Rais11_ch16 - C Implementing an REA Model in a Relational...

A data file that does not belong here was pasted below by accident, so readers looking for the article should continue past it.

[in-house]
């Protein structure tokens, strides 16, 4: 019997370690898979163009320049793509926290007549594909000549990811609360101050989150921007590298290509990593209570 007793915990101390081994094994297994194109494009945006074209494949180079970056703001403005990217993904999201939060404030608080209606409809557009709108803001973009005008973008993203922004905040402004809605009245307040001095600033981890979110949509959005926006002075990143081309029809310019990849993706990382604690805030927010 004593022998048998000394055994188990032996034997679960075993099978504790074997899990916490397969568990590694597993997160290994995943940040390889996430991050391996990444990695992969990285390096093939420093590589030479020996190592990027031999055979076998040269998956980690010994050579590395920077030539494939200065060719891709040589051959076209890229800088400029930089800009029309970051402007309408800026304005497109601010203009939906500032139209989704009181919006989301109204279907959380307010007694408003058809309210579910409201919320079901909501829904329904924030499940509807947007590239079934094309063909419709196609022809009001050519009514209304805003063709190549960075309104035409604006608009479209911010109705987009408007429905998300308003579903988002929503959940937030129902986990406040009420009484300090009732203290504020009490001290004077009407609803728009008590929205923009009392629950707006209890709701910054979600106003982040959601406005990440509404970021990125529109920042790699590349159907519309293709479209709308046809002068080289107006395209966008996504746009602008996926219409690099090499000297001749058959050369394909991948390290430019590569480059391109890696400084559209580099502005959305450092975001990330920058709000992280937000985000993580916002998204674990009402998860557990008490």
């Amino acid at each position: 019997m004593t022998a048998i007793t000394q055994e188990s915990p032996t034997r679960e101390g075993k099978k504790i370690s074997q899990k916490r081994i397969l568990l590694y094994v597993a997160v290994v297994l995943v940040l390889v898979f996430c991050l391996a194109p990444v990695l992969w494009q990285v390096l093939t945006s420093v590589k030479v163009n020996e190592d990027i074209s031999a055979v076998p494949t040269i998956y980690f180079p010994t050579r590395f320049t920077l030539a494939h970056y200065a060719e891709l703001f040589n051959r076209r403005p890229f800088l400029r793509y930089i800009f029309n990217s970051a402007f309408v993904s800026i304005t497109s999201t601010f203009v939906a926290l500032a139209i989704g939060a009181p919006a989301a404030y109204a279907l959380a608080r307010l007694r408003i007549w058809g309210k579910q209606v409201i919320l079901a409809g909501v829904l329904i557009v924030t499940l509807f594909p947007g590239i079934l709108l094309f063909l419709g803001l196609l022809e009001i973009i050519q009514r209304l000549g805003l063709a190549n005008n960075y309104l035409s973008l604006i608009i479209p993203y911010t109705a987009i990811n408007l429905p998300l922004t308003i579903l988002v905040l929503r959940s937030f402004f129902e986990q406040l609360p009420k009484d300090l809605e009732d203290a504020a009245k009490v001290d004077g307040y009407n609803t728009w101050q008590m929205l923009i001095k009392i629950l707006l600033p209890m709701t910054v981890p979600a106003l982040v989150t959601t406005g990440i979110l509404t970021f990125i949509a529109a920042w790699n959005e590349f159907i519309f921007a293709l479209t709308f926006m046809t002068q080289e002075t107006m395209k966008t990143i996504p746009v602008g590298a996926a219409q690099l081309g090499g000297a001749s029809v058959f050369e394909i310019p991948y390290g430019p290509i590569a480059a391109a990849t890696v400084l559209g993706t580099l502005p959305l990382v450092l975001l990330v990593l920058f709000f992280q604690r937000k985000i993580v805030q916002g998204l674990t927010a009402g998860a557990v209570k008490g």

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Unformatted text preview: C Implementing an REA Model in a Relational Database uestions to be addressed in this chapter: How are REA diagrams for individual transaction cycles integrated into a single comprehensive organization-wide REA diagram? How are tables constructed from the REA model of an AIS in a relational database? n the previous chapter, you learned how to develop an REA diagram for an individual transaction cycle. his chapter demonstrates how to implement an REA diagram in a database. e focus on relational databases because: They are commonly used to support transaction processing systems. They are familiar to most business students. n Chapter 15, we looked at REA diagrams for the revenue and expenditure cycles. efore we integrate these diagrams with the payroll cycle, let’s take a look at the HR/payroll cycle activities. Employee (Supervisor) Time Worked Employee Time Employees Employee (Payroll Clerk) Disburse Cash Cash • Employee (Supervisor) The basic economic exchange: – Get employee time and skills – Give a paycheck Employee Time Time Worked Employees Employee (Payroll Clerk) Disburse Cash Cash • The time worked event must be linked to a particular employee and supervisor for a (1,1) cardinality. Employee (Supervisor) Time Worked Employee Time Employees Employee (Payroll Clerk) Disburse Cash Cash • Employee (Supervisor) However, each agent can be linked to zero or many time worked events. The zero minimum allows for inclusion of a new employee or supervisor who has not yet been involved in a time recording. Employee Time Time Worked Employees Employee (Payroll Clerk) Disburse Cash Cash • A similar situation exists with the disburse cash event. (We regard each individual paycheck as a separate cash disbursement.) Employee (Supervisor) Time Worked Employee Time Employees Employee (Payroll Clerk) Disburse Cash Cash • • The assumption is made that employees record time worked on a daily basis. Time worked is therefore linked to a maximum of one cash disbursement, since employees aren’t paid for half a day on one paycheck and the other half of the day on another check. Employee (Supervisor) Time Worked Employee Time Employees Employee (Payroll Clerk) Disburse Cash Cash • • Employee (Supervisor) For each cash disbursement, however, there are one-to-many time worked events. In other words, a paycheck could pay an employee for anywhere from one day’s work to many. Employee Time Time Worked Employees Employee (Payroll Clerk) Disburse Cash Cash The employee time entity requires some explanation. The resource being acquired by the time worked event is the use of an employee’s skills and knowledge for a particular period of time. Employee (Supervisor) Time Worked Employee Time • • Employees Employee (Payroll Clerk) Disburse Cash Cash • • Time is different from inventory and other assets in that it cannot be Employee stored. (Supervisor) There are only a few relevant attributes about employee time: – Hours worked – How the time was used Employees Time Worked Employee Time Employee (Payroll Clerk) Disburse Cash Cash • • The time worked and disburse cash events capture all the information about employee time that it is practical to collect and monitor. Employee Consequently, the (Supervisor) employee time resource entity is almost never implemented in an actual database, which is why it is depicted with dotted lines.mployees E Time Worked Employee Time Employee (Payroll Clerk) Disburse Cash Cash • In the relationship between cash disbursement and the cash resource: – This relationship is identical to the expenditure cycle. – Each check or EFT must be linked to at least one cash account (and usually only one), leading to a (1:1) cardinality. – Each cash account can be linked to: Employee • As few as (Supervisor) zero cash disbursements (e.g., a new account). • And up to many. Employee • Means a (0,N) cardinality. Time Worked Time Employees Employee (Payroll Clerk) Disburse Cash Cash Call on Customer Suppliers Inventory Take Cust. Order Order Inventory Employees (Salesperson) Customer Employees Employees (Salesperson) Suppliers Receive Inventory Sales Customer Employees (Cashier) Disburse Cash Cash Receive Cash Employees (Cashier) Employees (as Payees) Time Worked Employee Time • Employees (Supervisor) In this integrated diagram, we see three separate cycles. Call on Customer Suppliers Inventory Take Cust. Order Order Inventory Employees (Salesperson) Customer Employees Employees (Salesperson) Suppliers Receive Inventory Sales Customer Employees (Cashier) Disburse Cash Cash Receive Cash Employees (Cashier) Employees (as Payees) Time Worked Employee Time Employees (Supervisor) • The revenue cycle appears in yellow. Call on Customer Suppliers Inventory Take Cust. Order Order Inventory Employees (Salesperson) Customer Employees Employees (Salesperson) Suppliers Receive Inventory Sales Customer Employees (Cashier) Disburse Cash Cash Receive Cash Employees (Cashier) Employees (as Payees) Time Worked Employee Time • Employees (Supervisor) The expenditure cycle appears in blue. Call on Customer Suppliers Inventory Take Cust. Order Order Inventory Employees (Salesperson) Customer Employees Employees (Salesperson) Suppliers Receive Inventory Sales Customer Employees (Cashier) Disburse Cash Cash Receive Cash Employees (Cashier) Employees (as Payees) Time Worked Employee Time Employees (Supervisor) • The payroll cycle appears in pink. Call on Customer Suppliers Inventory Take Cust. Order Order Inventory Employees (Salesperson) Customer Employees Employees (Salesperson) Suppliers Receive Inventory Sales Customer Employees (Cashier) Disburse Cash Cash Receive Cash Employees (Cashier) Employees (as Payees) Time Worked Employee Time • Employees (Supervisor) The integrated diagram merges multiple copies of resource and event entities but retains multiple copies of agent entities. Call on Customer Suppliers Inventory Take Cust. Order Order Inventory Employees (Salesperson) Customer Employees Employees (Salesperson) Suppliers Receive Inventory Sales Customer Employees (Cashier) Disburse Cash Cash Receive Cash Employees (Cashier) Employees (as Payees) Time Worked Employee Time • Employees (Supervisor) Inventory has been shown in green here, because it is increased by the expenditure cycle and decreased by the revenue cycle. Call on Customer Suppliers Inventory Take Cust. Order Order Inventory Employees (Salesperson) Customer Employees Employees (Salesperson) Suppliers Receive Inventory Sales Customer Employees (Cashier) Disburse Cash Cash Receive Cash Employees (Cashier) Employees (as Payees) Time Worked Employee Time • Employees (Supervisor) Cash is increased by the revenue cycle and decreased by both the expenditure and payroll cycles. • Our integrated diagram shows the disburse cash event Call on (shown in purple) is linked to both receive inventoryustomer C (in the expenditure cycle) and time worked (from payroll cycle). Suppliers Inventory Take Cust. Order Order Inventory Employees (Salesperson) Customer Employees Employees (Salesperson) Suppliers Receive Inventory Sales Customer Employees (Cashier) Disburse Cash Cash Receive Cash Employees (Cashier) Employees (as Payees) Time Worked Employee Time Employees (Supervisor) Call on Customer Suppliers Inventory Take Cust. Order Order Inventory Employees (Salesperson) Customer Employees Employees (Salesperson) Suppliers Receive Inventory Sales Customer Employees (Cashier) Disburse Cash Cash Receive Cash Employees (Cashier) Employees (as Payees) Time Worked Employee Time Employees (Supervisor) • Cardinalities between inventory and each of the five events to which it is related are the same as before. Call on Customer Suppliers Inventory Take Cust. Order Order Inventory Employees (Salesperson) Customer Employees Employees (Salesperson) Suppliers Receive Inventory Sales Customer Employees (Cashier) Disburse Cash Cash Receive Cash Employees (Cashier) Employees (as Payees) Time Worked Employee Time Employees (Supervisor) • Cardinality between the cash disbursement event and other events with which it is linked are different. Call on Customer Suppliers Inventory Take Cust. Order Order Inventory Employees (Salesperson) Customer Employees Employees (Salesperson) Suppliers Receive Inventory Sales Customer Employees (Cashier) Disburse Cash Cash Receive Cash Employees (Cashier) Employees (as Payees) Time Worked Employee Time • Employees (Supervisor) The cardinality between disburse cash and receive inventory is now (0,N) instead of (1,N) as it was in the expenditure cycle. Call on Customer Suppliers Inventory Take Cust. Order Order Inventory Employees (Salesperson) Customer Employees Employees (Salesperson) Suppliers Receive Inventory Sales Customer Employees (Cashier) Disburse Cash Cash Receive Cash Employees (Cashier) Employees (as Payees) Time Worked Employee Time • Employees (Supervisor) The cardinality between disburse cash and record hours worked is now (0,N) instead of (1,N) as it was in the payroll cycle. Call on Customer Suppliers Inventory Take Cust. Order Order Inventory Employees (Salesperson) Customer Employees Employees (Salesperson) Suppliers Receive Inventory Sales Customer Employees (Cashier) Disburse Cash Cash Receive Cash Employees (Cashier) Employees (as Payees) Time Worked Employee Time • Employees (Supervisor) The cardinality between disburse cash and suppliers is now (0,N) instead of (1,N) as it was in the expenditure cycle. Call on Customer Suppliers Inventory Take Cust. Order Order Inventory Employees (Salesperson) Customer Employees Employees (Salesperson) Suppliers Receive Inventory Sales Customer Employees (Cashier) Disburse Cash Cash Receive Cash Employees (Cashier) Employees (as Payees) Time Worked Employee Time • Employees (Supervisor) The cardinality between disburse cash and employees (payees) is now (0,N) instead of (1,N) as it was in the payroll cycle. nce an REA diagram has been developed, it can be used to design a well-structured relational database. reating a set of tables from an REA diagram automatically results in a wellstructured relational database. he three steps to implementing an REA diagram in a relational database are: Create a table for: Assign attributes to appropriate tables. Use foreign keys to implement one-to-one and one-tomany relationships. Each distinct entity in the diagram. Each many-to-many relationship. s discussed previously, REA diagrams will differ across organizations because of differences in business policies. he three steps to implementing an REA diagram in a relational database are: Create a table for: Assign attributes to appropriate tables. Use foreign keys to implement one-to-one and one-tomany relationships. Each distinct entity in the diagram. Each many-to-many relationship. s discussed previously, REA diagrams will differ across organizations because of differences in business policies. Call on Customer Suppliers Inventory Take Cust. Order Order Inventory Employees (Salesperson) Customer Employees Employees (Salesperson) Suppliers Receive Inventory Sales Customer Employees (Cashier) Disburse Cash Cash Receive Cash Employees (Cashier) Employees (as Payees) Time Worked Employee Time • Employees (Supervisor) Our integrated diagram has eight event entities. Call on Customer Suppliers Inventory Take Cust. Order Order Inventory Employees (Salesperson) Customer Employees Employees (Salesperson) Suppliers Receive Inventory Sales Customer Employees (Cashier) Disburse Cash Cash Receive Cash Employees (Cashier) Employees (as Payees) Time Worked Employee Time Employees (Supervisor) • • There are three distinct agent entities. The first is the customer. Call on Customer Suppliers Inventory Take Cust. Order Order Inventory Employees (Salesperson) Customer Employees Employees (Salesperson) Suppliers Receive Inventory Sales Customer Employees (Cashier) Disburse Cash Cash Receive Cash Employees (Cashier) Employees (as Payees) Time Worked Employee Time • Employees (Supervisor) The second agent entity is the supplier. Call on Customer Suppliers Inventory Take Cust. Order Order Inventory Employees (Salesperson) Customer Employees Employees (Salesperson) Suppliers Receive Inventory Sales Customer Employees (Cashier) Disburse Cash Cash Receive Cash Employees (Cashier) Employees (as Payees) Time Worked Employee Time • Employees (Supervisor) The third agent entity is the employee. We label the types of employees to make the diagram more understandable, but they all go in one table. otal entities to be represented in separate tables: Events Resources Agents 8 2 3 13 he three steps to implementing an REA diagram in a relational database are: Create a table for: Assign attributes to appropriate tables. Use foreign keys to implement one-to-one and one-tomany relationships. Each distinct entity in the diagram. Each many-to-many relationship. s discussed previously, REA diagrams will differ across organizations because of differences in business policies. Call on Customer 4 Employees (Salesperson) Suppliers 2 Take Cust. Order Inventory 5 Customer Employees Order Inventory 3 6 Employees (Salesperson) Suppliers Receive Inventory 1 Sales 7 Customer Employees (Cashier) Disburse Cash Cash Receive Cash Employees (Cashier) Employees (as Payees) Time Worked Employee Time Employees (Supervisor) • Let’s count the many-to-many relationships. otal number of tables in database: Events Resources Agents Plus: Many-to-Many Relationships 8 2 3 13 7 20 able names for these 20 entities correspond to the names of the entities in the REA diagram. The tables for M:N relationships are hyphenated concatenations of the entities involved in the relationship. Makes it easier: To verify that all necessary tables have been created. To use the REA diagram as a guide when querying the database. able names for our integrated diagram: • • • • • • • • • • Call on Customer Take Customer Order Sales Receive Cash Order Inventory Receive Inventory Disburse Cash Time Worked Inventory Cash • • • • • • • • • • Customer Supplier Employee Call on Customer-Inventory Take Order-Inventory Sales-Inventory Sales-Receive Cash Order Inventory-Inventory Receive Inventory-Inventory Receive Inventory-Disburse Cash he three steps to implementing an REA diagram in a relational database are: Create a table for: Assign attributes to appropriate tables. Use foreign keys to implement one-to-one and one-tomany relationships. Each distinct entity in the diagram. Each many-to-many relationship. s discussed previously, REA diagrams will differ across organizations because of differences in business policies. tep 2: Assign attributes to each table The next step is to determine which attributes should be included in each table. The designer needs to interview users and management to identify which facts need to be included in the database. Should use the REA diagram to determine in which tables those facts should be placed. Depends on whether the fact is a primary key or just a descriptive attribute. dentify primary keys Every table in a relational database must have a primary key. The primary key is usually a single attribute. However for M:N relationship tables, it consists of two attributes that represent the primary key of each linked entity. Example: The primary key for a sales-inventory table might be Invoice No-Item No. These multiple-attribute primary keys are called concatenated keys. The primary key is an attribute or combination of attributes that uniquely identifies each row in a table. It is typically a numeric identifier. eys for the entity tables we’ve identified might be specified as follows: CALL ON CUSTOMER—Call No. TAKE CUSTOMER ORDER—Sales Order No. SALES—Invoice No. RECEIVE CASH—Cash Receipt No. RECEIVE INVENTORY—Receiving Report No. DISBURSE CASH—Check No. TIME WORKED—Timecard No. INVENTORY—Item No. CASH—Account No. • The M:N relationship CUSTOMER—Customer No. SUPPLIER—Supplier No. tables would have keys EMPLOYEE—Employee No. that are combinations of the keys for the two related tables. eys for the entity tables we’ve identified might be specified as follows: CALL ON CUSTOMER—Call No. TAKE CUSTOMER ORDER—Sales Order No. SALES—Invoice No. RECEIVE CASH—Cash Receipt No. RECEIVE INVENTORY—Receiving Report No. DISBURSE CASH—Check No. TIME WORKED—Timecard No. INVENTORY—Item No. CASH—Account No. • Example: The primary CUSTOMER—Customer No. SUPPLIER—Supplier No. key for the sales-receive EMPLOYEE—Employee No. cash table would be invoice no.-cash receipt no. ssign other attributes to appropriate tables Attributes other than the primary key are also included in tables: To provide for accurate transaction processing and the production of financial statements; or To facilitate effective management of the entity’s resources, events, and agents. Any attribute in a table must be a fact about the object represented by the primary key. Example: Information about the customer, such as his address or phone number, should be included in the customer table, not the sales table. ome non-key attributes even need to be stored in M:N tables. xample: The inventory-sales table may include a “quantity sold” attribute. The quantity sold can’t be placed in the inventory table, because there can be many sales of any particular inventory item, and each sale produces a different quantity ordered. The quantity sold can’t be placed in the sales table, because an individual sale can include several inventory items. The quantity sold is placed in the sales-inventory table so that you can determine how much of EACH inventory item was ordered with EACH sale. rice and cost data Information about prices and costs are stored as attributes in several different tables. The inventory table stores the suggested list price, which is generally constant for the fiscal period. The sales-inventory table stores the actual sales price, which can vary during the year. Just like sales prices, the standard and actual purchase costs of each item are stored in different tables. General rule: Time-independent data (such as standard costs or list prices) should be stored as an attribute of a resource or agent. Data that vary across time (such as actual costs and prices) should be stored with event entities or in M:N relationships that involve at least one event. umulative Data Attributes like “quantity on hand” or “account balance” are cumulative data. Quantity on hand is calculated as: Customer balance: Sum of quantities purchased from the table linking inventory to the receive inventory event. LESS: Sum of quantity sold from the sales-inventory table. Sum of all sales to the customer. LESS: Sum of all cash receipts from customer. he three steps to implementing an REA diagram in a relational database are: Create a table for: Assign attributes to appropriate tables. Use foreign keys to implement one-to-one and oneto-many relationships. Each distinct entity in the diagram. Each many-to-many relationship. s discussed previously, REA diagrams will differ across organizations because of differences in business policies. tep 3: Use foreign keys to implement 1:1 and 1:N relationships. Many-to-many relationships have been implemented by the creation of separate tables. One-to-one and one-to-many relationships still need to be implemented in the database. But it is usually more efficient to implement them by the creation of foreign keys. A foreign key is an attribute of one entity that is the primary key of another entity. Customer number might appear in the customer table as a primary key and in the sales table as a foreign key. sing foreign keys to implement one-to-one relationships Can be implemented by including the primary key of one entity as a foreign key in the other. Minimum cardinalities may suggest which choice is more efficient. Usually, best to insert the primary key of the entity that can occur a minimum of one time as a foreign key in the entity that can occur a minimum of zero times. When there are two sequential events, the primary key of the event that occurs first is usually the foreign key in the event that occurs second. Provides better control, as the employee who updates the table for the second event does not have to access the table for the event that occurred first. Call on Customer Suppliers Employees (Salesperson) Call on Customer Order Inventory Take Cust. Order Customer Inventory Employees (Salesperson) Employees Suppliers Receive Inventory Take Cust. Order Cash Sales Customer Employees (Cashier) Disburse Cash Receive Cash Employees (Cashier) • Employees (as Payees) • Employees (Supervisor) This relationship is a 1:1 relationship, but the minimum on both sides is zero. Employee Time Worked Time Because the entities represent sequential events, we will follow the practice of placing the primary key of the event that occurs • on customer) as a foreign key in the event that occurs first (call Let’s zoom in on the relationship between call on customer and order). second (take customer take customer order. IMPLEMENTING AN REA DIAGRAM IN A RELATIONAL DATABASE T able Name Call on Customer Take Customer Order Primary Key Call No. Order No. Foreign Key Call No. Other Attributes Date, Time Date, Time, Total Amount Call on Customer Suppliers Take Cust. Order Employees (Salesperson) Employees Order Inventory Take Customer Inventory Order Customer Employees (Salesperson) Suppliers Receive Inventory Sales Sales Customer Employees (Cashier) Disburse Cash Cash Receive Cash Employees (Cashier) • Employees (as Payees) The same situation exists in the relationship between take customer order and sEmployee the primary key for take customer ales, so Time Worked order will be placed as Time a foreign key in the sales table. Employees (Supervisor) IMPLEMENTING AN REA DIAGRAM IN A RELATIONAL DATABASE Primary Foreign Key Key Other Attributes Call No. Date, Time Order No. Call No. Date, Time, Total Amount Invoice No. Order No. Date, Time, Total Amount, Invoice Sent (Y/N) T able Name Call on Customer Take Customer Order Sales sing foreign keys to implement one-to-many relationships Place the primary key of the entity that can occur only once as a foreign key in the entity that can occur many times. Example: The primary key for salesperson (which can occur only once per sale) is a foreign key in the sales table (which can occur many times for a particular salesperson). If you tried to do the opposite, you would not have flat tables. t would be useful to step through a complete process of converting an REA diagram into a database model. he integrated diagram is too extensive to provide a good, short example. herefore, let’s use a simple, individual transaction cycle for purposes of this example only. Below is a sample REA diagram for a very simple revenue cycle. Customer Inventory Sale Employee Receive Cash Cash Customer Our first step is to create a table for each event, resource, agent, and many-to-many relationship. Customer Inventory Sale Employee Receive Cash Cash Customer There are two events. Customer Inventory Sale Employee Receive Cash Cash Customer T able Name Sale Receive Cash Primary Key Foreign Key Other Attributes There are two resources. Customer Inventory Sale Employee Receive Cash Cash Customer T able Name Sale Receive Cash Inventory Cash Primary Key Foreign Key Other Attributes There are two types of agents: customers and employees. Customer Inventory Sale Employee Receive Cash Cash Customer T able Name Sale Receive Cash Inventory Cash Customer Employee Primary Key Foreign Key Other Attributes There is one many-to-many relationship. Customer Inventory Sale Employee Receive Cash Cash Customer Table Name Sale Receive Cash Inventory Cash Customer Employee Sales-Inventory Primary Key Foreign Key Other Attributes he next step is to assign attributes to each table. hese attributes include the assignment of primary keys. T able Name Sale Receive Cash Inventory Cash Customer Employee Sales-Inventory Primary Key Sale No. Cash Rect. No. Item No. Account No. Customer No. Employee No. Sale No.-Item No. Foreign Key Other Attributes he final step involves using foreign keys to implement the 1:1 and 1:N relationships. he relationship between customer and sales is a 1:N relationship. We make the primary key for the entity that occurs only once (customer) serve as a foreign key in the entity that can occur many times (sale). Customer Inventory Sale Employee Receive Cash Cash Customer T able Name Sale Receive Cash Primary Key Sale No. Cash Rect. No. Foreign Key Customer No. Other Attributes Date of Sale, Time of Sale, Total Amount of Sale Receipt Date, Receipt Time, Total Amount of Receipt Description, List Price Bank, Type of Account Customer Name, Customer Address, Customer Phone Employee Name, Employee Address, Employee Phone, Job Title Quantity Sold, Actual Price Inventory Cash Customer Employee Item No. Account No. Customer No. Employee No. Sales-Inventory Sale No.-Item No. ikewise, the primary key for employee should be a foreign key in the sales table. Customer Inventory Sale Employee Receive Cash Cash Customer T able Name Sale Receive Cash Primary Key Sale No. Cash Rect. No. Foreign Key Customer No., Employee No. Other Attributes Date of Sale, Time of Sale, Total Amount of Sale Receipt Date, Receipt Time, Total Amount of Receipt Description, List Price Bank, Type of Account Customer Name, Customer Address, Customer Phone Employee Name, Employee Address, Employee Phone, Job Title Quantity Sold, Actual Price Inventory Cash Customer Employee Item No. Account No. Customer No. Employee No. Sales-Inventory Sale No.-Item No. he primary key for employee should also be a foreign key in the receive cash table. Customer Inventory Sale Employee Receive Cash Cash Customer T able Name Sale Receive Cash Primary Key Sale No. Cash Rect. No. Foreign Key Customer No., Employee No. Employee No. Other Attributes Date of Sale, Time of Sale, Total Amount of Sale Receipt Date, Receipt Time, Total Amount of Receipt Description, List Price Bank, Type of Account Customer Name, Customer Address, Customer Phone Employee Name, Employee Address, Employee Phone, Job Title Quantity Sold, Actual Price Inventory Cash Customer Employee Item No. Account No. Customer No. Employee No. Sales-Inventory Sale No.-Item No. he primary key for customer should also be a foreign key in the receive cash table. Customer Inventory Sale Employee Receive Cash Cash Customer T able Name Sale Receive Cash Primary Key Sale No. Cash Rect. No. Foreign Key Customer No., Employee No. Employee No., Customer No. Other Attributes Date of Sale, Time of Sale, Total Amount of Sale Receipt Date, Receipt Time, Total Amount of Receipt Description, List Price Bank, Type of Account Customer Name, Customer Address, Customer Phone Employee Name, Employee Address, Employee Phone, Job Title Quantity Sold, Actual Price Inventory Cash Customer Employee Item No. Account No. Customer No. Employee No. Sales-Inventory Sale No.-Item No. he relationship between sales and receive cash is 1:1. Two guidelines will produce the same result. Put the primary key of the event with the minimum of one (sales) as a foreign key in the event with the minimum of zero (receive cash); or Put the primary key of the event that occurs first (sales) as a foreign key in the event that occurs second (receive cash). Customer Inventory Sale Employee Receive Cash Cash Customer T able Name Sale Receive Cash Inventory Cash Customer Employee Primary Key Sale No. Cash Rect. No. Item No. Account No. Customer No. Employee No. Foreign Key Customer No., Employee No. Employee No., Customer No., Sale No. Sales-Inventory Sale No.-Item No. Other Attributes Date of Sale, Time of Sale, Total Amount of Sale Receipt Date, Receipt Time, Total Amount of Receipt Description, List Price Bank, Type of Account Customer Name, Customer Address, Customer Phone Employee Name, Employee Address, Employee Phone, Job Title Quantity Sold, Actual Price he relationship between sales and inventory is a many-tomany relationship and was already implemented by the creation of a separate table. Customer Inventory Sale Employee Receive Cash Cash Customer n the relationship between cash and receive cash, the primary key for the event that occurs once (cash) should be a foreign key in the event that occurs many times (receive cash). Customer Inventory Sale Employee Receive Cash Cash Customer T able Name Sale Receive Cash Inventory Cash Customer Employee Primary Key Sale No. Cash Rect. No. Item No. Account No. Customer No. Employee No. Foreign Key Customer No., Employee No. Employee No., Customer No., Sale No., Account No. Sales-Inventory Sale No.-Item No. Other Attributes Date of Sale, Time of Sale, Total Amount of Sale Receipt Date, Receipt Time, Total Amount of Receipt Description, List Price Bank, Type of Account Customer Name, Customer Address, Customer Phone Employee Name, Employee Address, Employee Phone, Job Title Quantity Sold, Actual Price n this chapter, you’ve learned: How REA diagrams for individual transaction cycles are integrated into a single comprehensive organization-wide REA diagram. How tables are constructed from the REA model of an AIS in a relational database. ...